If you’d be willing to use the name Echo if the surname weren’t a problem, this is the moment for the two of you to consider using your surname instead.

Or if you have a girl, it can be her Fetus Nickname: lots of people continue to call a child Bean or Peanut or Bear from those early days.

 

Has anyone else had experience with a situation like this? How did you handle it, and how did it go?

 

 

Name update!

Hi Swistle!

I thought this posting finally deserved an update.

We still haven’t had a kid, but your advice was greatly helpful and I can happily report we are now *long past Echo*. Not only Echo, but the whole category of “out there” word names. I got him to start doing the so-called “Starbucks test”, where you try giving an unusual name you’re considering to the barista, and gauge not only their reaction but your own. He got cold feet and was embarrassed every time! Echo, Bear, Wave, even Linus…he was too shy to say any of them. And frankly I had trouble with it for many of my own unusual girl favorites. So, we’ve become pragmatic. The only holdover from earlier years is Pearl, and our biggest concern now is whether Alice rules out a future Agnes, if Rosie is too sing-songy with surname…that kind of thing. And my favorite boy name, Alexander, he thinks is too common (and rules out Alice and Arthur– maybe our new issue is we like too many A names…?)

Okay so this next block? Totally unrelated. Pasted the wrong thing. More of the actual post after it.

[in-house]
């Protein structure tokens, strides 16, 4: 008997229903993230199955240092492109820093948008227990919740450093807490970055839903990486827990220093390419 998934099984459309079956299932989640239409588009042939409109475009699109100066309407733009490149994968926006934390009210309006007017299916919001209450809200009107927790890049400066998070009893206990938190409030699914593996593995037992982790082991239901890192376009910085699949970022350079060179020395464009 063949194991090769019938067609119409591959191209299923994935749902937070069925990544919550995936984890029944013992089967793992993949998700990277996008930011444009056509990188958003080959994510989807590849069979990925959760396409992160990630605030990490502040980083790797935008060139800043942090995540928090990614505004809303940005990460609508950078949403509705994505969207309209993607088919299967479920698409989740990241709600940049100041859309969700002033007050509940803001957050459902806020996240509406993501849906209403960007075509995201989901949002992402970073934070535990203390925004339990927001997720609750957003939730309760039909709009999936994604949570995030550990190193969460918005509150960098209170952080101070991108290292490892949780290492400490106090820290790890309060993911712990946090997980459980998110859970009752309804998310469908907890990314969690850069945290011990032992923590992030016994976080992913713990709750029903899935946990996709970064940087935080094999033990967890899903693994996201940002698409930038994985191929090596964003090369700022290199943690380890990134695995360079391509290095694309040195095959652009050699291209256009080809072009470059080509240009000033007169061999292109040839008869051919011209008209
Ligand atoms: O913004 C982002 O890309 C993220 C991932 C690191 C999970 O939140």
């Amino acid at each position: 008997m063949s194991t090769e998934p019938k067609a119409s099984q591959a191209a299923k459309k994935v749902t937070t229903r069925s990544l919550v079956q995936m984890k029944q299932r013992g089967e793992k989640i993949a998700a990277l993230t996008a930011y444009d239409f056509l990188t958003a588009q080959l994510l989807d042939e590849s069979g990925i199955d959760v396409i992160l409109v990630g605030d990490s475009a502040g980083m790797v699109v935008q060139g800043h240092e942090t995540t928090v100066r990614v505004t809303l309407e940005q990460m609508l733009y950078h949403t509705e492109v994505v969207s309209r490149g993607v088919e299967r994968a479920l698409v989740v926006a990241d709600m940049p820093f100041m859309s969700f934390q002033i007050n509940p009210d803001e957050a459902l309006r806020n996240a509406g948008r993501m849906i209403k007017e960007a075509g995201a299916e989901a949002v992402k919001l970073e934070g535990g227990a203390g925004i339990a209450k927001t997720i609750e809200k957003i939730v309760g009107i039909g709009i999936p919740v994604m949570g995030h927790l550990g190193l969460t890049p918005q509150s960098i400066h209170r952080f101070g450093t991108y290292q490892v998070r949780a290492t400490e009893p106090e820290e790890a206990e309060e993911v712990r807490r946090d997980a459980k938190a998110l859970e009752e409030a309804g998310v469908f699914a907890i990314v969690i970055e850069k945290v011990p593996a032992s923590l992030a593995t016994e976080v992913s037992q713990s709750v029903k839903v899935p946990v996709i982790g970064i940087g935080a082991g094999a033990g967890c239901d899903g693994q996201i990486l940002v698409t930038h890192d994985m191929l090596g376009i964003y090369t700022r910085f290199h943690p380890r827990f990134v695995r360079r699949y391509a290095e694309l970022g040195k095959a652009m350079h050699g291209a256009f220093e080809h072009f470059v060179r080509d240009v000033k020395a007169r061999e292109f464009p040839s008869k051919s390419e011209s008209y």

Thank you again for your generous and thoughtful reply! I will write in sometime in the future when we’re actually having a baby or after.

With gratitude,
K.

P.S. Oh also, just one more thing– among our close friends, TWO other couples also have Pearl at the top of their lists– maybe just a hiccup or local trend, or maybe indicative of the future?

 

 

 

Second name update!

Hi Swistle!
Back with another update. We had a baby girl earlier this month, and named her Alice. After all that back and forth years ago, the choice was extremely smooth and pretty much settled before we even conceived. Before we knew her sex we tossed around Pearl and Branwen as possibilities, but never very seriously, and as soon as we found out she was a girl, we spontaneously started calling her Alice. That was that! There are several women named Alice we admire (Coltrane, Munro, Waters, Walker, Neel) but we didn’t name her after one of them per se, or at least not in a way we’ve shared with people. We ended up using a wilder word name for her middle name. I’m leaving it off because it’s so distinctive, but think type of fruit. :) Thank you again for all your advice, and for your blogs!

19 thoughts on “Baby Naming Issue: When and How to Break the News that the Other Parent’s Favorite Name Isn’t Going to Be the One?

  1. Margot

    I know this isn’t what you are asking about, but seeing your name list made me think of a slight variation to one of the names on your list that you might love: rather than Poem, what about Poet? I read the blog of a woman with a daughter named Poet and I think it is just beautiful.

    Reply
    1. Kaela

      Ooo! I like Poet. I’m glad to hear you met someone with a child with the name as well. I love hearing about unusual word names that actually get used. There have been a few used by people in our circle but none that really push the envelope (for better or worse). I did hear about a little girl (friend of a child’s friend) who is named Prairie though…I really like that.